5 Japanese Electronic Music Artists For Your Playlist

5 Japanese Electronic Music Artists For Your Playlist

From techno to house, dubstep to hip-hop, here are five Japanese electronic music artists to dance with.

Despite Japan's reputation as a high-tech wonderland, the number of musicians producing electronic music is surprisingly low. Of course, there are tech-inspired pop bands like Capsule and Perfume, and many bands incorporate EDM (electronic dance music) elements into their compositions. However, compared to Europe, Great Britain or the USA, where genres such as techno, house and trap are well represented, Japan is relatively calm.

However, this can be seen as a blessing in disguise. While foreign artists can't help but be influenced by their electronic music counterparts, Japanese artists tend to tend to their own work, creating unique music that transcends genres. It makes it more private.

Here are five Japanese artists to add to your streaming music playlist. No matter what genre you choose, you're sure to find something here to binge.

1. Ken Ishii

Techno started in America and became popular in Europe. One artist who has been sidelined throughout this period is Ken Ishii, a Sapporo-born producer and DJ who has been active since the early 1990s. The result is always yours. Ishi's tracks, whether they're from the 90s or this year, always sound like him: razor-sharp TR-909 drums, unique melodies, and futuristic sound design.

Their extensive catalog can be intimidating if you're a beginner. So the best place to start is Jelly Tones , which became a huge hit in 1995. Released by Belgian label R&S, it includes the classic "Rise". Watch animator Koji Morimoto's video, which combines Akira -style dystopian surrealism with Ishii beats.

2. Al Najbi

Peter the Rock. Timpani J. Dale. They are all giants of hip-hop production whose sampled beats have changed the way we think about music. However, besides these artists, another Japanese hip-hop producer deserves a mention: Jun Seba, better known as Nougaps.

By combining jazz samples with smooth beats, create songs that instantly evoke moods and vibes. For this reason, it has been called the godfather of lo-fi, the internet genre that is the soundtrack to many late studio sessions. Check out "Luv(sic)" or "Shiki no Uta" from the Samurai Champloo soundtrack , for example.

Sadly, Najab died in a traffic accident in 2010, dramatically ending his career. But his musical influence lives on.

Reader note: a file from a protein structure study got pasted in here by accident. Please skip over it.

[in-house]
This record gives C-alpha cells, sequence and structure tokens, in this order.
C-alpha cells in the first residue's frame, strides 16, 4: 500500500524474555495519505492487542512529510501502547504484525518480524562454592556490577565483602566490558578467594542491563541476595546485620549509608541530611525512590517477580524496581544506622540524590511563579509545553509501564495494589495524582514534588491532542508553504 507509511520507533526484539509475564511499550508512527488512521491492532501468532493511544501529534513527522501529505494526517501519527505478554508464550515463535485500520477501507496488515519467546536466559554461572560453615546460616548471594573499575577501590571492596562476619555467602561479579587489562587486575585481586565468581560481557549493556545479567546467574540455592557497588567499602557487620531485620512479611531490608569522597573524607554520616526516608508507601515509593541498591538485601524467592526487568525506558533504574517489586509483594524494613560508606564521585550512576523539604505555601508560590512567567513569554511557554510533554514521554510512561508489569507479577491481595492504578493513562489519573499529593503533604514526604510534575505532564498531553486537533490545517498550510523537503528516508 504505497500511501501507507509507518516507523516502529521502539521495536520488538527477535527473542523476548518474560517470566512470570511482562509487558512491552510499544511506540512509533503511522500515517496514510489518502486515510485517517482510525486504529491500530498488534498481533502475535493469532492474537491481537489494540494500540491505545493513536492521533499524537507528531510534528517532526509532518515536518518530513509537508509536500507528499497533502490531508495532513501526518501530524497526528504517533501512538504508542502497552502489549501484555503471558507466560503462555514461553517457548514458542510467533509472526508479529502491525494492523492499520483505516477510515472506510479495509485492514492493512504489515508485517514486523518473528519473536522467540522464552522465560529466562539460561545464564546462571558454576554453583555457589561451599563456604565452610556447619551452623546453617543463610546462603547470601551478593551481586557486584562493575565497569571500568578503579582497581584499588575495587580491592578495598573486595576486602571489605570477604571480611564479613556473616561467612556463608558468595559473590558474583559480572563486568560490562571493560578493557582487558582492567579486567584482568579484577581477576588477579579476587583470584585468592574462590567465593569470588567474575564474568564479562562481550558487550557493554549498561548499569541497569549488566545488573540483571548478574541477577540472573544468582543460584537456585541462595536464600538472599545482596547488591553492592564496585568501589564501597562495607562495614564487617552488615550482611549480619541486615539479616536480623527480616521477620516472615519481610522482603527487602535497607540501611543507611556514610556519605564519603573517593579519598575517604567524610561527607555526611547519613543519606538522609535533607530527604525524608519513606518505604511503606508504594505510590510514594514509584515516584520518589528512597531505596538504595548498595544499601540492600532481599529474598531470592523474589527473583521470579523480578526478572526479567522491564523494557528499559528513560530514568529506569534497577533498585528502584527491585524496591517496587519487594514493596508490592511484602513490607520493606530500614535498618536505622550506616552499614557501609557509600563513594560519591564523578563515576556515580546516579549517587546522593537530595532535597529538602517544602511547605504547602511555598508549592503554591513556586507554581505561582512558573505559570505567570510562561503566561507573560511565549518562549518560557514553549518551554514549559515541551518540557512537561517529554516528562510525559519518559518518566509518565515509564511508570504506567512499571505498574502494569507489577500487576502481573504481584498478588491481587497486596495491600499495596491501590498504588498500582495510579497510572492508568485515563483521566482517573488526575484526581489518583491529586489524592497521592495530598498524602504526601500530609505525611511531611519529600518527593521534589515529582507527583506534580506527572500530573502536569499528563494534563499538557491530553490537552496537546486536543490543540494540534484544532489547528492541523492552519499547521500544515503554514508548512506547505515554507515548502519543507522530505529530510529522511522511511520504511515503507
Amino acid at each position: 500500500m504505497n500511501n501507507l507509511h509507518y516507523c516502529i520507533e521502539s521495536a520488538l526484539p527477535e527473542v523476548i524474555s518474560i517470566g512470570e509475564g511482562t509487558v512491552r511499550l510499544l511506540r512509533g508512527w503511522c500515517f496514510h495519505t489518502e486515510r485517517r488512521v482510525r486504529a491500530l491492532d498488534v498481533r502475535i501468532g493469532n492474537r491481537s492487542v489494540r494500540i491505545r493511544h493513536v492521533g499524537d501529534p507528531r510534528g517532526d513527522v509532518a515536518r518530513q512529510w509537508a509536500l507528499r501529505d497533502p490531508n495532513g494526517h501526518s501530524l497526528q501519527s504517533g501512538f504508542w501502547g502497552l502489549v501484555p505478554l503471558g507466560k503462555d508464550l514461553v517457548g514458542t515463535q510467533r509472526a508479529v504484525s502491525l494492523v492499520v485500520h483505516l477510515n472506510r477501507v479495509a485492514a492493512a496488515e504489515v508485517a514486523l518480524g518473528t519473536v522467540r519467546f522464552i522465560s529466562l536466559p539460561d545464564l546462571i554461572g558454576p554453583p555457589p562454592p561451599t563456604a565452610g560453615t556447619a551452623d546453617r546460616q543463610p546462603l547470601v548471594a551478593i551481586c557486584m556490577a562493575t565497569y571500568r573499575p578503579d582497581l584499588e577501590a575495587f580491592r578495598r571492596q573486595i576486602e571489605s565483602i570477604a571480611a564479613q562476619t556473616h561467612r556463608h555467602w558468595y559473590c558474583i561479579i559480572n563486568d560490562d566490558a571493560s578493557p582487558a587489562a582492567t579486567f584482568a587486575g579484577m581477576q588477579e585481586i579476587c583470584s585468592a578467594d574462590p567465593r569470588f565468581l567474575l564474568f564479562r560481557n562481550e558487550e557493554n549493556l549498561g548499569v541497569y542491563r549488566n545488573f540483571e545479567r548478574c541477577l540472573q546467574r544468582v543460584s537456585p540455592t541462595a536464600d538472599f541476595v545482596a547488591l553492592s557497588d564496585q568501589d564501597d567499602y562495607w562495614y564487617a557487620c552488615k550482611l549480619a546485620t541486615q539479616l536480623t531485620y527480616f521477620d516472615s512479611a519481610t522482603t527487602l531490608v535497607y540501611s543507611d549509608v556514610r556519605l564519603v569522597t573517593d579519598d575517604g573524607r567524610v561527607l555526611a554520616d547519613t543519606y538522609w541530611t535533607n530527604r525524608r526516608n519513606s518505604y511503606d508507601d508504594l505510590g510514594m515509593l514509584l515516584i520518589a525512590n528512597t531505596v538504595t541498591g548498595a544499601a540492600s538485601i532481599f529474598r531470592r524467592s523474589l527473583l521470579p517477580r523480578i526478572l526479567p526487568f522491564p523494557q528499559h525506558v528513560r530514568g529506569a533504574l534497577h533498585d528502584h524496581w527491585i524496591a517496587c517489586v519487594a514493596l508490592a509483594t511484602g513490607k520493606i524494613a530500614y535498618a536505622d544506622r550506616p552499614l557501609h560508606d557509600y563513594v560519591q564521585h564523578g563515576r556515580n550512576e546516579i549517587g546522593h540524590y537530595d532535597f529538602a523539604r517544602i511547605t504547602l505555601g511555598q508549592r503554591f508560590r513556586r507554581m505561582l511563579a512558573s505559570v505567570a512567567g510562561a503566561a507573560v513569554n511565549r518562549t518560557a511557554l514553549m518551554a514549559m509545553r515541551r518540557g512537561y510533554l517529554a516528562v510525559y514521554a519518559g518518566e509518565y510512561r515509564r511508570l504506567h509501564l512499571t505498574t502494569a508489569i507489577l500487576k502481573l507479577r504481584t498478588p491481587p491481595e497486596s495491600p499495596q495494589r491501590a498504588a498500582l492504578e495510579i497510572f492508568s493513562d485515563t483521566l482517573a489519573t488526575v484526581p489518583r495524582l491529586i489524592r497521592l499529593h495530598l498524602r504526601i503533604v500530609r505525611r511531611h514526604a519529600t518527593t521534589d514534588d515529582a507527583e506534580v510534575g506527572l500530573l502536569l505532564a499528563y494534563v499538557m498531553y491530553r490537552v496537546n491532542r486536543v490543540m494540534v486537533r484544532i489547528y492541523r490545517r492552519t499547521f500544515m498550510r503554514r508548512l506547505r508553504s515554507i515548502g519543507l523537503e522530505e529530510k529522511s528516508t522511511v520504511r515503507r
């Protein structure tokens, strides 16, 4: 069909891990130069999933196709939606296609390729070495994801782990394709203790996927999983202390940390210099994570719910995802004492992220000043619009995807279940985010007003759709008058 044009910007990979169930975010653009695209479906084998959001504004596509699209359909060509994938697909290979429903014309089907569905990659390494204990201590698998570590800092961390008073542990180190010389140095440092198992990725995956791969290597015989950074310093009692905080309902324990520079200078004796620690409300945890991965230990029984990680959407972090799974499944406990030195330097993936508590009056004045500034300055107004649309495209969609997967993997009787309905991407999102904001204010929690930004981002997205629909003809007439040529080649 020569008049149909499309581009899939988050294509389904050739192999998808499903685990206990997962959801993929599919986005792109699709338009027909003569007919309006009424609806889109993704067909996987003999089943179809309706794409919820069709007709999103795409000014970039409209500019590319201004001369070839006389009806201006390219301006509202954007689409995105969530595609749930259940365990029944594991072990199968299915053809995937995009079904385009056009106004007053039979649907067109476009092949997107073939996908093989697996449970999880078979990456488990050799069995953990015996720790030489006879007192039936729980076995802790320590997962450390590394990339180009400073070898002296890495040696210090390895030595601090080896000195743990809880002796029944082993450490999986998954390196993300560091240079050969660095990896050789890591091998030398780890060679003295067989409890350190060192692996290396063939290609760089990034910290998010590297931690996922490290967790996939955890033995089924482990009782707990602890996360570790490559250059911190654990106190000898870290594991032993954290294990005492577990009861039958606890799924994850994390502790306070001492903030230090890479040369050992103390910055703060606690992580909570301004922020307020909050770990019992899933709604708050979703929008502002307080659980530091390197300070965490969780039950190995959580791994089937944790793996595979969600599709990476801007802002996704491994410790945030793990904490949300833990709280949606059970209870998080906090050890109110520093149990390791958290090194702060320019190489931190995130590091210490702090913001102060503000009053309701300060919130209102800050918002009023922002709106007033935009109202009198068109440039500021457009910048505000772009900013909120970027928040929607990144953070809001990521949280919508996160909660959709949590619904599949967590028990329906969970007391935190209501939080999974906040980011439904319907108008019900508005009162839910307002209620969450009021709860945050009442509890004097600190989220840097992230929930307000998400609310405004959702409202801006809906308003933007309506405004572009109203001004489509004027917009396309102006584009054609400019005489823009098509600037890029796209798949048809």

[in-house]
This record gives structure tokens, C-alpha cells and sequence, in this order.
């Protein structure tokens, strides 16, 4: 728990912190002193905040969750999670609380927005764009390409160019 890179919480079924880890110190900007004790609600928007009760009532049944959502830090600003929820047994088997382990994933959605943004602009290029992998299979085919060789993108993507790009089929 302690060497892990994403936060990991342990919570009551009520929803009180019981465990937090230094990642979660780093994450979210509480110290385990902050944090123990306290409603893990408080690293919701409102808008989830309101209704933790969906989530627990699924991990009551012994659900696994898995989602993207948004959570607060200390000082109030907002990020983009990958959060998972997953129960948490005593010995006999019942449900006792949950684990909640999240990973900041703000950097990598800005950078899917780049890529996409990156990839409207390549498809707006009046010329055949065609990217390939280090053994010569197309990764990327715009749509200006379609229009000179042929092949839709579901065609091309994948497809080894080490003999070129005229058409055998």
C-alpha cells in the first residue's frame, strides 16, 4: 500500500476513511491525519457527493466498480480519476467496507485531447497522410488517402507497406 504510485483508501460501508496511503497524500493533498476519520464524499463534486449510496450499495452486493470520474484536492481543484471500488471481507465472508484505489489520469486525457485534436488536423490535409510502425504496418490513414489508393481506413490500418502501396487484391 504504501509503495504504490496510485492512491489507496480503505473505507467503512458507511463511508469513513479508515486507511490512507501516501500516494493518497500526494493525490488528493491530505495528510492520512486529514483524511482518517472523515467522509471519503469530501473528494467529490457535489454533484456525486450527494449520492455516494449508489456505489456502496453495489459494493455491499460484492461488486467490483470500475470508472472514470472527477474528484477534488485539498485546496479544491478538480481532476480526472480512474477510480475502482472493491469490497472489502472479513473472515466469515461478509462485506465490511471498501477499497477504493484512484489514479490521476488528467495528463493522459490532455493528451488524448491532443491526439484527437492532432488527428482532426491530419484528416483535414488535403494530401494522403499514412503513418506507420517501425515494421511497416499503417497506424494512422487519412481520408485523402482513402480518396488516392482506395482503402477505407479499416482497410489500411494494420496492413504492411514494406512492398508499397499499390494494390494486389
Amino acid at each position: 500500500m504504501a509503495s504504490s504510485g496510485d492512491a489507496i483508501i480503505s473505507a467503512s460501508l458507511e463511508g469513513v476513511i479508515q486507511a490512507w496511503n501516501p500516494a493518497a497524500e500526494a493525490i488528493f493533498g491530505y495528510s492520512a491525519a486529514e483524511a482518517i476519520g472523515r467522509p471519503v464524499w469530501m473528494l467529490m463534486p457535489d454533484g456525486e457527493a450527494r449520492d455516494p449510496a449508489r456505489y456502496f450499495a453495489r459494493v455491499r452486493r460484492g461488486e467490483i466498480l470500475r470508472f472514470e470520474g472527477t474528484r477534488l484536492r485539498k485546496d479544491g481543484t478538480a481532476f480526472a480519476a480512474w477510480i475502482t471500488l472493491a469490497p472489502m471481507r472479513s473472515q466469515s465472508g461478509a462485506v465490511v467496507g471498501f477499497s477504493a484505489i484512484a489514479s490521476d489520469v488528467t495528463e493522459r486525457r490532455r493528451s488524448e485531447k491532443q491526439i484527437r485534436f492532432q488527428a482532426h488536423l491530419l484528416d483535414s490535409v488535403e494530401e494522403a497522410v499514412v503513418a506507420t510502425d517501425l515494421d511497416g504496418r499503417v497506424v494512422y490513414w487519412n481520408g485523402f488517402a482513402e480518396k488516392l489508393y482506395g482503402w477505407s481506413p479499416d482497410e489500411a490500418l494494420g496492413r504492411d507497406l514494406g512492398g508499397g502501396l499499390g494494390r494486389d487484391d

3. Traditional Gothic

Go to a nightclub in Tokyo and you'll probably hear something quite commercial, like an open house or electronic music. One person who has taken it upon himself to ensure that these aren't the only options is Goth-Trad. There have been plenty of Back To Chill parties since the 2000s, giving way to bass-heavy types to get some air.

He's also an artist. Although he's best known for his dubstep persona, don't expect Goth-Trad to sound like Skrillex in Japan. Its products are much darker and more versatile than Sony's. His breaks, his distorted and industrial beats, his roaring bass and his penchant for experimentation bring him closer to post-rave artists like Blawan or The Bug, with whom he shares a love of reggae.

Their hit album Mad Raver's Dance Floor is the best place to start, but keep an eye out for later albums like New Epoch and Psionics , which are both loud and rhythmic.

4. Sochi Terada

Soichi Terada is no different in that Goth-Trad composes the music for the long dark nights of the soul. The cutest guy in dance music and always with a big smile, he creates a beautiful deep house that you can't help but feel.

Originally inspired by the music he heard in New York clubs in the 1980s, Terada has since plowed particularly fertile ground for classic deep house. Powerful basslines and flowing beats set the stage for smooth synth chords and just enough beats to rock the dance floor. Old-school fans know his music, even if they've never heard of it.

Overseas fans may want to check out his foil work, such as the classic video game soundtrack Ape Escape or his Omodaka project, which combines 8-bit sounds with Japanese folk music.

5. Create

What's in Sapporo? The northern city is not only home to Ken Ishii (see above), but also Qrion (pronounced "Korean" but meaning "maple leaf" in Russian), a young dance music producer who is making waves around the world . . Forbes Japan even included him in their 30 under 30 list in 2020.

While most Japanese teenagers spend their free time shopping or going to clubs, Qrion spends his free time in front of the computer recording songs. His breakthrough came with "iPhone Bubbling," a catchy tune that expertly recreates the iPhone's distinctive message alert tone. Now working in the tech house/melodic art genre (think slower techno beats with more emphasis on melody), her releases have seen her go from strength to strength, most recently a major collaboration with the veteran of the music industry. .

Since then, Qrion has moved from Sapporo to the more cosmopolitan city of San Francisco, but the style he has developed in his bedroom continues to showcase his creativity. To watch, in fact.

Who are your favorite Japanese musicians and DJs? Tell us about it in the comments.

Alternative songs to take a break from what you're currently listening to (maybe this helps) / playlist

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